Some people leave a lot of sadness footprint on this earth, we try to balance it out by leaving a lot of happiness footprint.... with our prints
A few months ago we booked a trip to Fiji to go scuba diving and enjoy a relaxing week of vacation in the sun and I had tried to contact our hotel to take "WhenKidsGrowUp" to some of the local schools in Fiji but didn't really get any response.
However, a week before our departure a storm passed through Fiji and flooded the villages and streets of the Island. We weren't sure if we would still be able to go but a few days later our travel agent contacted us to tell us that all the roads had been cleared and everything was back to normal.... at least at the resort we were going to stay at.
The weather did not get that much better and we enjoyed tropical rain every day of the week during our stay so we did not get to dive as much as we would have liked but we did end up visiting the Island and meeting some of the kindest people in the world. Roads were damaged, beaches were still dirty from the storm and Fiji did not quite look like the postcards my friends had mailed me in the past.
One rainy morning we decided to hire a cab for the day and visit a traditional village on the island. We grabbed the few costumes we had brought on the trip, the printer, and a few bottles of water and headed out. After what seemed to be a long drive the cab driver dropped us off in front of a small store to buy a bag of Kava (A local drink) to bring to the village as a gift which is a traditional thing to do. Kava is made from a local root that they crush into powder and mix with water.
After another long drive, we arrived in the village where tourists were welcomed by their spoke person. We thought we were going to get a private tour when just seconds later, a giant bus filled with tourists pulled up and unloaded its group of curious Australians.
We ended up visiting the village with the group and, even though most of the villagers' houses had been damaged during the flood they all welcomed us and were smiling as if nothing had happened. Kids were running around playing in the mud with wooden sticks and broken toys and old family pictures were drying out in the sun. We could see some of the household items that were damaged by the water and the spokeperson told us that some of the families had to move in the chief's house because it was the only house that had been safe from the flood since it is located at the top of the hill.
At the end of the tour we had the opportunity to take part in a Kava ceremony where the chief made a giant bowl of Kava to welcome us in their community and we all drank from it. It has a very particular taste and leaves your mouth numb for a while. After the locals performed their traditional dance we all joined in and danced together for a few minutes. Once the ceremony was over we were invited to take a look at their handcraft and buy a souvenir. While the group of tourists gazed at the displays I started printing a few photos I took during the ceremony to thank them for having us. I handed the first prints to the elder people in their community and everyone was pleased with their print and they all wanted to pose for the camera.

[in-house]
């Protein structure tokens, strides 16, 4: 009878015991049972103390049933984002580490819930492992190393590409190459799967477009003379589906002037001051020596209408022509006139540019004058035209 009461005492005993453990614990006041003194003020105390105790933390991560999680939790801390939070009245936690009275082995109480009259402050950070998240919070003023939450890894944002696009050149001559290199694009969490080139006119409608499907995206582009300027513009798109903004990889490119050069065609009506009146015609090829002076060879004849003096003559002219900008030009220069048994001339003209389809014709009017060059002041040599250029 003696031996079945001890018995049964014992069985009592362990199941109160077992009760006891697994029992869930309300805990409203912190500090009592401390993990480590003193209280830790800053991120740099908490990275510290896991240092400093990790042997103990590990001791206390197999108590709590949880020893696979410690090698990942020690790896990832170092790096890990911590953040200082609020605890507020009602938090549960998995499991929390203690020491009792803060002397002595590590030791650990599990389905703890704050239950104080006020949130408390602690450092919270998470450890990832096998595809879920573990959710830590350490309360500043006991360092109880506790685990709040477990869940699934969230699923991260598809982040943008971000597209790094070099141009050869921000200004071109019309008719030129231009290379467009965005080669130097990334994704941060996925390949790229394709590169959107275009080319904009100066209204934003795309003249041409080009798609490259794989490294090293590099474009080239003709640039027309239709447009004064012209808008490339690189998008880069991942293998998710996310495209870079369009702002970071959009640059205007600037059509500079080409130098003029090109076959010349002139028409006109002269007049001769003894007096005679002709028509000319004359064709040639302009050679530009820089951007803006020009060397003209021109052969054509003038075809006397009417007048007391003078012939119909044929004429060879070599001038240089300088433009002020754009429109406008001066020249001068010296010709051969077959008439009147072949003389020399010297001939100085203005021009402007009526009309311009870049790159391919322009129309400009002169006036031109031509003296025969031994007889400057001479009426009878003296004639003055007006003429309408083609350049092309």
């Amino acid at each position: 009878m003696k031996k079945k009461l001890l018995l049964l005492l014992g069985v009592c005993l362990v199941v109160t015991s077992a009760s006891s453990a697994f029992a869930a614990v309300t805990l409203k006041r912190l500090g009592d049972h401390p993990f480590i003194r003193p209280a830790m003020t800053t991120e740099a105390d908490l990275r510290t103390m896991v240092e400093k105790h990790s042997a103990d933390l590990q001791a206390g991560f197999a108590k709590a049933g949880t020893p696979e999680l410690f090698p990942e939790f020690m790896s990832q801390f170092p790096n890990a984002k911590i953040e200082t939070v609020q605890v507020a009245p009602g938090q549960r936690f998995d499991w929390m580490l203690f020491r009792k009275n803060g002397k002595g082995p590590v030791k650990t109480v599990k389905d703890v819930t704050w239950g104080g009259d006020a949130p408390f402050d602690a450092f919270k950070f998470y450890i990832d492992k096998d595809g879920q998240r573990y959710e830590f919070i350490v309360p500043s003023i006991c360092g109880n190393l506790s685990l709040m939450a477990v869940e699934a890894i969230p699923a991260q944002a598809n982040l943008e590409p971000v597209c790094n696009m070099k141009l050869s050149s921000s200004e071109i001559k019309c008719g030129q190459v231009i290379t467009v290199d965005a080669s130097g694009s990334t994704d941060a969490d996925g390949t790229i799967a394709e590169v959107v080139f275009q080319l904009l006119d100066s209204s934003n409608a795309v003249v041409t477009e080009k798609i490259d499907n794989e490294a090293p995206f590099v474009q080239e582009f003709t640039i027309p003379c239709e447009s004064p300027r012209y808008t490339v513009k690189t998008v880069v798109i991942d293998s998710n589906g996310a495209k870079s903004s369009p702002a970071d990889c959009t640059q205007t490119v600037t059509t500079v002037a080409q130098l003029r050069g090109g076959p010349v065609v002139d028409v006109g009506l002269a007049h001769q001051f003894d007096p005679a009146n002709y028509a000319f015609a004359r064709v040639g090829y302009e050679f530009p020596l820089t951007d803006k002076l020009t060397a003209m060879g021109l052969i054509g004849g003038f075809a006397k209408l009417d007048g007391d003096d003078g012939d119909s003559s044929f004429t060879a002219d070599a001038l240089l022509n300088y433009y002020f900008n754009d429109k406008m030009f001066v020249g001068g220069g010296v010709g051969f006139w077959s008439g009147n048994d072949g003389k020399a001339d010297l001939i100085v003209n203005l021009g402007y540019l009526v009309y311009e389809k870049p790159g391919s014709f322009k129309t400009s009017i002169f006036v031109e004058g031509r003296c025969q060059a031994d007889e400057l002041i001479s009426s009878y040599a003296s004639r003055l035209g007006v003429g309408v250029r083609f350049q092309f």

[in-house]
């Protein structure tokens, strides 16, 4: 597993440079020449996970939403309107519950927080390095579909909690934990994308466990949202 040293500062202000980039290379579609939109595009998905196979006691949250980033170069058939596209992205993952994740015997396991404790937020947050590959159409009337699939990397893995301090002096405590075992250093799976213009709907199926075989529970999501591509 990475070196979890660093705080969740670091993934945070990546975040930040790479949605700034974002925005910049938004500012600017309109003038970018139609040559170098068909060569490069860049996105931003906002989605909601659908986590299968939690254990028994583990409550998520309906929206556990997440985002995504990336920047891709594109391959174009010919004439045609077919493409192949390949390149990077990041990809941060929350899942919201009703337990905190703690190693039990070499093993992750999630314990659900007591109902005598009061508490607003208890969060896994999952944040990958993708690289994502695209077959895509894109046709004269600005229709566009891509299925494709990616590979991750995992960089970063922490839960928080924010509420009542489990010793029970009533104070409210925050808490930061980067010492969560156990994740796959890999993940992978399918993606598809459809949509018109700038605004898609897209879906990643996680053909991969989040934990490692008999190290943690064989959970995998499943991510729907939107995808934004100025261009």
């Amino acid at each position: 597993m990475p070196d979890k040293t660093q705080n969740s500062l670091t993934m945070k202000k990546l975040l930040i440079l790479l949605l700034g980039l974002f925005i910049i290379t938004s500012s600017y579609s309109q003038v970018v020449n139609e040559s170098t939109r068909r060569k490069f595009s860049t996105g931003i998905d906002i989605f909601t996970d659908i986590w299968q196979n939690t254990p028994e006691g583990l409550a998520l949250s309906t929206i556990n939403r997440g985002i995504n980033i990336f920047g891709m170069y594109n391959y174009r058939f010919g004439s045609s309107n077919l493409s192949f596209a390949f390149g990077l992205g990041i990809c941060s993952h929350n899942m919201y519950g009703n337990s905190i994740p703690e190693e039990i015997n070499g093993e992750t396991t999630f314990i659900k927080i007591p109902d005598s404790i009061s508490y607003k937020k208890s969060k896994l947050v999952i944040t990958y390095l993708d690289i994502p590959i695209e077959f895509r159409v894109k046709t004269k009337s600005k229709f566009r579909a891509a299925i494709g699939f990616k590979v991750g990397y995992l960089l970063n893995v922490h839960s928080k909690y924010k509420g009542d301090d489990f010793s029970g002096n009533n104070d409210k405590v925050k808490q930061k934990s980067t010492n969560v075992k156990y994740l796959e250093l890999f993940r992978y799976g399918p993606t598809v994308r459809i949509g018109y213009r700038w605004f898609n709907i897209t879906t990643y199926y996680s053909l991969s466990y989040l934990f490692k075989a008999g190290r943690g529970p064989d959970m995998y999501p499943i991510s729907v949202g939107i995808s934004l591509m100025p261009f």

Once the herd of Australians left the village we took the costumes out of our backpack and put the printer to work. We didn't have as many choices as usual since we hadn't brought our entire collection of costumes but the kids had a lot of fun picking their career and we ended up leaving the few toys we had with them. At first they were a little shy and understandably curious and somewhat fearful but they quickly warmed up to us and it became a fun activity for everyone in the village.
It was a good thing I had a few memory cards on me which sped up the process. I could take a few pictures and put the memory card in the printer while taking pictures with another memory card. Everyone was impressed by the quality of the prints and looking at the images coming out of the printer becomes a bonding experience where we get to actually talk to the villagers and get to know them better.
The grown-ups probably had even more fun than the kids this time around and I apparently put my foot in my mouth yet once again when I mockingly told the Chief that we had to re take the group picture because he was the only one not looking at the camera... I hadn't realized he was the chief!
We were happy to be able to give new prints to the families who had just lost everything they had during this natural disaster and be able to leave our footprint on the island.